Wherever mobile technology is developing, Apple can usually be found. Towards the end of 2017, a patent application filed by Apple was published. The claims of the patent application define: “An electronic device, comprising… a flexible display… having a bending region that bends about an axis”. The patent application illustrates a screen (Figure 3) being bent during use, and describes “enhanced flexibility regions” to avoid damage resulting from repeated bending of the screen.
Motorola filed a patent application that has recently published and is directed to a similar invention as that shown in Figure 1. However, the patent application, titled “Three part foldable housing supporting multiple use positions in an electronic device”, shows an invention (as seen in Figure 4) comprising two screens which, when the device is folded, are located on the outside of the device. The device may then be unfolded such that the two screens form one larger screen and provide a tablet-like mode. Also described is a housing part (reference numeral 216 in Figure 4) which can serve as both a cover to protect the display when folded, and also as a stand to prop up the device during use (a function provided by many external device covers sold today).
Both LG and Huawei have also been working on the field of foldable technology. LG have demonstrated working foldable displays and recently registered a design illustrating a “mobile phone with a flexible display which can be folded in half”. Huawei filed a patent application for a foldable smartphone similar to the Motorola two-screen device which can fold out into a single larger screen. A foldable phone by Huawei has been tipped for a late 2018 release.
More exciting news from China comes from Royole, the maker of the world’s thinnest full-colour flexible display (which has a width of just 0.01mm!). In 2018 alone, more than a dozen patent applications in this field filed by Royole have published for both flexible devices themselves and to manufacturing apparatus for flexible electronics.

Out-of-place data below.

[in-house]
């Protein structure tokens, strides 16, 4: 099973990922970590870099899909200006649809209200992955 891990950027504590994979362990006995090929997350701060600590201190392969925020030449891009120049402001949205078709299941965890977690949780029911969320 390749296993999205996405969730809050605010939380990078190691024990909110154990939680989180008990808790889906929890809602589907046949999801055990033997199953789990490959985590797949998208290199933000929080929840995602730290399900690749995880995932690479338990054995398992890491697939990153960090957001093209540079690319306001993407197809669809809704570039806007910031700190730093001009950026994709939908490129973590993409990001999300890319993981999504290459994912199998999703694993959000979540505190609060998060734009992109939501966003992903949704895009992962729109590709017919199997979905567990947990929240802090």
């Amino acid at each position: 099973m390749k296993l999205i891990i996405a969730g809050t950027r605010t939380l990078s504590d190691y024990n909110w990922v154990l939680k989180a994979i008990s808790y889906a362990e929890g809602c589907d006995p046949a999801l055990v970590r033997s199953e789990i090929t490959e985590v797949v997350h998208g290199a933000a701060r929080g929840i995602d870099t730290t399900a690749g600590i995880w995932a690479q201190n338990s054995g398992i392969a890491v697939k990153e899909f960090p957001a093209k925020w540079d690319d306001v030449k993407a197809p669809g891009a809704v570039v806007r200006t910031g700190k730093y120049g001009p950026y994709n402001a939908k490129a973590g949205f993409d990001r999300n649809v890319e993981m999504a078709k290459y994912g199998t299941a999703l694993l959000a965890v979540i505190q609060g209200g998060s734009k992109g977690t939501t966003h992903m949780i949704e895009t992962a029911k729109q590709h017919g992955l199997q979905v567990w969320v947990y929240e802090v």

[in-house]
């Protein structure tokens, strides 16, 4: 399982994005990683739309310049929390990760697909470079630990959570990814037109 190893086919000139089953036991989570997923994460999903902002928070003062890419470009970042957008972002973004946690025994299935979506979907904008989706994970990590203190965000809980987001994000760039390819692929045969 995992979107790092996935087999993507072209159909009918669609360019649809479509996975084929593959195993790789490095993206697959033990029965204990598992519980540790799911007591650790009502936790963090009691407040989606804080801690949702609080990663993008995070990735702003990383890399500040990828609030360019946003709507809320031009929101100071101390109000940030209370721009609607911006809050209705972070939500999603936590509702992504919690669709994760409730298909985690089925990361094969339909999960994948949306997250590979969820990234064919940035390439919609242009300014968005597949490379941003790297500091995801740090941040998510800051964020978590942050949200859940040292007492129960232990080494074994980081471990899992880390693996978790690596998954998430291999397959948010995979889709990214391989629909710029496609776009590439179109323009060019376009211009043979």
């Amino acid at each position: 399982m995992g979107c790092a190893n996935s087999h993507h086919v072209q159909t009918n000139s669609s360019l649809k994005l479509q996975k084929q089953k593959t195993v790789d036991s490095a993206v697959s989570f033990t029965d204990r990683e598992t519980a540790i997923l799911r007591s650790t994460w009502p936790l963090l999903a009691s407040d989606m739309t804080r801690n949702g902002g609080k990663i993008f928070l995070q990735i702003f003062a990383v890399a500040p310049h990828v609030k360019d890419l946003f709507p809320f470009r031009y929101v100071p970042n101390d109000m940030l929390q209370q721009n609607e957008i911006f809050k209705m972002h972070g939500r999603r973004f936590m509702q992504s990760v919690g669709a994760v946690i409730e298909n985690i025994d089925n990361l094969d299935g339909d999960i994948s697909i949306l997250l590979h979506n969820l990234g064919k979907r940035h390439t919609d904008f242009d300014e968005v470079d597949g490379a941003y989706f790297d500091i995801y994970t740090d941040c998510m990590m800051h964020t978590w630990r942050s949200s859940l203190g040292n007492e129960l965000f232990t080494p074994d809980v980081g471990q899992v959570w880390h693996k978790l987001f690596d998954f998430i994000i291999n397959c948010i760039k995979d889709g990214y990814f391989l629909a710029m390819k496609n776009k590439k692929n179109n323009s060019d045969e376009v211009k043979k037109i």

Furthermore, China Star Optoelectronics Technology (CTOT) plans to begin mass production of flexible active-matrix OLED (AMOLED) screens in 2019 and aims be producing 45,000 units a month by 2020.
Of course, there are a number of difficulties to overcome for those trying to progress in this field, one being the visibility of the fold lines. The less noticeable the fold lines, the better. If the screen looks as seamless as in the concept art in Figure 1, there is a much greater chance that these devices will be successful, and they could replace tablet devices. Additionally, given that these screens are folded, the thickness of the device will increase. If these devices are to be commercially successful, their bulkiness will have to be kept to a minimum.
Patent applications and granted patents do not necessarily mean that these companies are actually making these inventions. Thousands of patent applications are filed every year for inventions that are never made. However, they can often serve as indicators for what is to come. As many of these technology giants are filing applications in the field of foldable electronic devices, perhaps we will soon see our everyday electronic devices change dramatically, and the days of the fixed single-screen phone will be gone.
This article is for general information only. Its content is not a statement of the law on any subject and does not constitute advice. Please contact Reddie & Grose LLP for advice before taking any action in reliance on it.